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God’s Dusty Hands
Photo: Robert Linder
The Bible provides us with beautiful soul literature, including poetry. There’s a certain sweetness of heart in poetic words, even when expressing lament. David, known as the Psalmist, certainly expressed an array of emotions as a poet-songster-musician. He brought his heart to God in song.

Poetry covers the gamut of expression. All true poetry certainly isn’t religious, yet poetry by its very type is uplifting to the senses, from exquisite wording to the most ordinary. The poem in this article, “God’s Dusty Hands” expresses how God used something as simple as mud in a variety of ways: to create Adam, to bring a son to his senses, and to heal a blind man; all these occasions involved the same substance in different forms called dirt, mud or dust.

When God became man’s Potter, molding a human form; Adam literally emerged from earth dirt. God the Rescuer entered into a stench-filled pigpen, leading the repentant son back home. The man blind from birth, felt God’s healing fingers apply a mud poultice—and when he opened his eyes he saw his doctor: Jesus! Evidences of youth were noted, as Adam walked uprightly in his young-man humanness, the prodigal surely leaped into the air (a common Biblical way of expressing elation) and the blind man? He surely danced because that’s what Jewish men do when filled with spiritual joy and celebrating; all were infused with a young spirit.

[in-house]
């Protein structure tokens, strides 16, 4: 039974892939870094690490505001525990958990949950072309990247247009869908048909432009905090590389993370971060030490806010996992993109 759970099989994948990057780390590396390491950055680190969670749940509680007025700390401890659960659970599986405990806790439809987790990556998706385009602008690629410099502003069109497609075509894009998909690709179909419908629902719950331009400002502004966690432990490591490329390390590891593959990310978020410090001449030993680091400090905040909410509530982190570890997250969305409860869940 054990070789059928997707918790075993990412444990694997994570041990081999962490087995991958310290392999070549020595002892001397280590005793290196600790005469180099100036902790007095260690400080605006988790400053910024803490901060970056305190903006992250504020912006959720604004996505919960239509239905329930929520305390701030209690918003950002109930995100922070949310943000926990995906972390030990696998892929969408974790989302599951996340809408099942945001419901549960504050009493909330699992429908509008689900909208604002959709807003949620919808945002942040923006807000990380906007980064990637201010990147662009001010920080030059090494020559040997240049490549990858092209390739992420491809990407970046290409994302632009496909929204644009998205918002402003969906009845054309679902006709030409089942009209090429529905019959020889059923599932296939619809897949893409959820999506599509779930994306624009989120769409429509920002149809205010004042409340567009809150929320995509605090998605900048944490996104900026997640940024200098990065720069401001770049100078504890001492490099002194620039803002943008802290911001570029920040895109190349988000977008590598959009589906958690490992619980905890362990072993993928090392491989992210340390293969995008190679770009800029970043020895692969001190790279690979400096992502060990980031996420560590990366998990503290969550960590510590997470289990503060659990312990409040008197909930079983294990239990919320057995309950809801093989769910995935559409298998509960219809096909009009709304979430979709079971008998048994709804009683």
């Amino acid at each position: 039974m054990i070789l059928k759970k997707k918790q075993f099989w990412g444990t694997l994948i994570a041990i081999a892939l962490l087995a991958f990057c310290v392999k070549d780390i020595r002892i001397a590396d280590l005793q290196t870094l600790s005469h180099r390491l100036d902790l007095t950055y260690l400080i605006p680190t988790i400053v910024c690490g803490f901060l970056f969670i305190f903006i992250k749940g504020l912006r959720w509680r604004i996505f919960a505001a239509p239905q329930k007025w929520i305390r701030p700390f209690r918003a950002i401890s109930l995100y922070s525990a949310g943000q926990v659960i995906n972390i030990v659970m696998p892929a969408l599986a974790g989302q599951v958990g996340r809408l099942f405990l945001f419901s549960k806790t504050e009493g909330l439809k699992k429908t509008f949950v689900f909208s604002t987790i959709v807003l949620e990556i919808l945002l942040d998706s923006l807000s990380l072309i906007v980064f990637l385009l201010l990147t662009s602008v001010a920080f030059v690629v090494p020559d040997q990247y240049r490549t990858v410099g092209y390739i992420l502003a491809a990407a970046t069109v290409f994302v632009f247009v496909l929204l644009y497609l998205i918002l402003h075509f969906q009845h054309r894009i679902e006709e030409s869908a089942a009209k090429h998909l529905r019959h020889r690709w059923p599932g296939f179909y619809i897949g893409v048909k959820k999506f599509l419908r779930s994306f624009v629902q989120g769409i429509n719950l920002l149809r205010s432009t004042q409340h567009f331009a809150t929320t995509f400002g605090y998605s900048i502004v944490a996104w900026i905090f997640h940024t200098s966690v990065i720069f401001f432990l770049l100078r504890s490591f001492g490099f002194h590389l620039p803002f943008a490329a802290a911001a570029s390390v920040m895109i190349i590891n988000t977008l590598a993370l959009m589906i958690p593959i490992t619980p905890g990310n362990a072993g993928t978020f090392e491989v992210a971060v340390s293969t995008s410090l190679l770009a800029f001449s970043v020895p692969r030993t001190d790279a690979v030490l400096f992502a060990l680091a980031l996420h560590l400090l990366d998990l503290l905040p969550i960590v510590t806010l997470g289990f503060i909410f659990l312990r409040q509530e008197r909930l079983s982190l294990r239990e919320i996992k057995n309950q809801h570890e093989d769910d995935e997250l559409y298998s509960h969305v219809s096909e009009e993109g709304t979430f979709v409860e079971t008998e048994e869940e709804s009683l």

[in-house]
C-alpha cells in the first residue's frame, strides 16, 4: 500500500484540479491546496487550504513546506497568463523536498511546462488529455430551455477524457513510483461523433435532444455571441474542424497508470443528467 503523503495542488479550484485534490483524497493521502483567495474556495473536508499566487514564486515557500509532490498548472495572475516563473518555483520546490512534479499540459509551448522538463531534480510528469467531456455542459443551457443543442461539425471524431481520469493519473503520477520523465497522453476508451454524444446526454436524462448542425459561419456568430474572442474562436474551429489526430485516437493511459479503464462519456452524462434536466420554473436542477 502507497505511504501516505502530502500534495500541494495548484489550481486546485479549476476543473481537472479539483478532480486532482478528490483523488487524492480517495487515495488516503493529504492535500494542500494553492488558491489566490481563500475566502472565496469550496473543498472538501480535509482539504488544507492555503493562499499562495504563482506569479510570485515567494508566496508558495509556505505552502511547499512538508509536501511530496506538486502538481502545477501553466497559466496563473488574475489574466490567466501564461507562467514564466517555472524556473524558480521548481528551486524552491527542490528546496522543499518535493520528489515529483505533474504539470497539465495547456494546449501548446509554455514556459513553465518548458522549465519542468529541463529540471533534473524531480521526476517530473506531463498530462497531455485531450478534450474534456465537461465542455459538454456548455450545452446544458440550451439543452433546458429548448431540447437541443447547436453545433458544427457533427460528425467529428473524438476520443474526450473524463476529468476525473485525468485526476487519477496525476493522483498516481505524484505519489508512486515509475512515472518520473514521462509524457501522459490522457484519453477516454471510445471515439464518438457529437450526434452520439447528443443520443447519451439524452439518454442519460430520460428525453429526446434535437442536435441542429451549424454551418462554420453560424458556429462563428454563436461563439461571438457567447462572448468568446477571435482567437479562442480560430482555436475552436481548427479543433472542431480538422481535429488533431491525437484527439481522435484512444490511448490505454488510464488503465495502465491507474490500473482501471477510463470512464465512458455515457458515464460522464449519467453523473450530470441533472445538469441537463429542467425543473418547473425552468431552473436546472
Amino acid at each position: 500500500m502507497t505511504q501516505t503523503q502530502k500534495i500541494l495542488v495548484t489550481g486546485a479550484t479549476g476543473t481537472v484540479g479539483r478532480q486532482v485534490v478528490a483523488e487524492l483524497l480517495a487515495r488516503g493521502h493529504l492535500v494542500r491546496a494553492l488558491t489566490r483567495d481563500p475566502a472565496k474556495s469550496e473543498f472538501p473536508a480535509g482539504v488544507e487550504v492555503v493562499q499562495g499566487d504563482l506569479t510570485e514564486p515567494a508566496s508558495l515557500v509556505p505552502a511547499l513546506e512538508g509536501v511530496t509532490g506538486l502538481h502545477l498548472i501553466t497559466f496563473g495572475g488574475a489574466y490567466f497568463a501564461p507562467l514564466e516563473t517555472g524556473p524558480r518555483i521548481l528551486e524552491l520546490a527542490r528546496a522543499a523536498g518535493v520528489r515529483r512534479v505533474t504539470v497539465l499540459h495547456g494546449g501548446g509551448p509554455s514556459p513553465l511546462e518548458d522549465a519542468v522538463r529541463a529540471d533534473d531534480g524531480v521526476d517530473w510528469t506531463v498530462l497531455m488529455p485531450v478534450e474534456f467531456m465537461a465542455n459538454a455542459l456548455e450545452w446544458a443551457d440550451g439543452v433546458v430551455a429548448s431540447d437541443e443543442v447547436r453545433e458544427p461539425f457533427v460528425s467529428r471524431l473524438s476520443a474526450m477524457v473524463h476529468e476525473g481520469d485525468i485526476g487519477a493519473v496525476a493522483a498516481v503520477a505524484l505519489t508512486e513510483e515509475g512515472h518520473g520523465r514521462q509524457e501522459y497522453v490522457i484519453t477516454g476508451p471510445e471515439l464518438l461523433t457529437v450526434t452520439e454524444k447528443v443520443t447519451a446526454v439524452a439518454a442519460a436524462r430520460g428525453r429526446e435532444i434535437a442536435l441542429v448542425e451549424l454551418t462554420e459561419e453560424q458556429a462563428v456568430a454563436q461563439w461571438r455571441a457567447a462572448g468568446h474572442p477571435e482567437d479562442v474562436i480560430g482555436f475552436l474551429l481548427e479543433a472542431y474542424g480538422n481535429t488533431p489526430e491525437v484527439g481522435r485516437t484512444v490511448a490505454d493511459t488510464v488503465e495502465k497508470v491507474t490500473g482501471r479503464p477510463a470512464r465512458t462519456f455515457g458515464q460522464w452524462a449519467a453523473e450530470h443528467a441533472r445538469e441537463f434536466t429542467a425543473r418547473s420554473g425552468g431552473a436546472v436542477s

God’s Dusty Hands

An awesome thought, is it not?
The scene of God kneeling down
To pick up dirt to create mankind,
Yet he did just that, without a frown,
Because of love.

And as He shaped that glob of clay
Into a comely form named Adam;
He who breathed stars into being
Smiled and breathed life into him,
Because of love.

Then, another frame of time:
God plucked a wayward son from a pigpen,
Leading him back home to where
A father’s empty arms held open,
Because of love.

With a mud poultice, another God scene
Found His hands patting blind eyes
As the blind one called, “I see!”
His faith received sweet prize,
Because of love.
Don’t’ you just love God’s dusty hands?
by Betty Kossick

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By Betty Kossick. Copyright © 2014 by GraceNotes. All rights reserved. Use of this material is subject to usage guidelines

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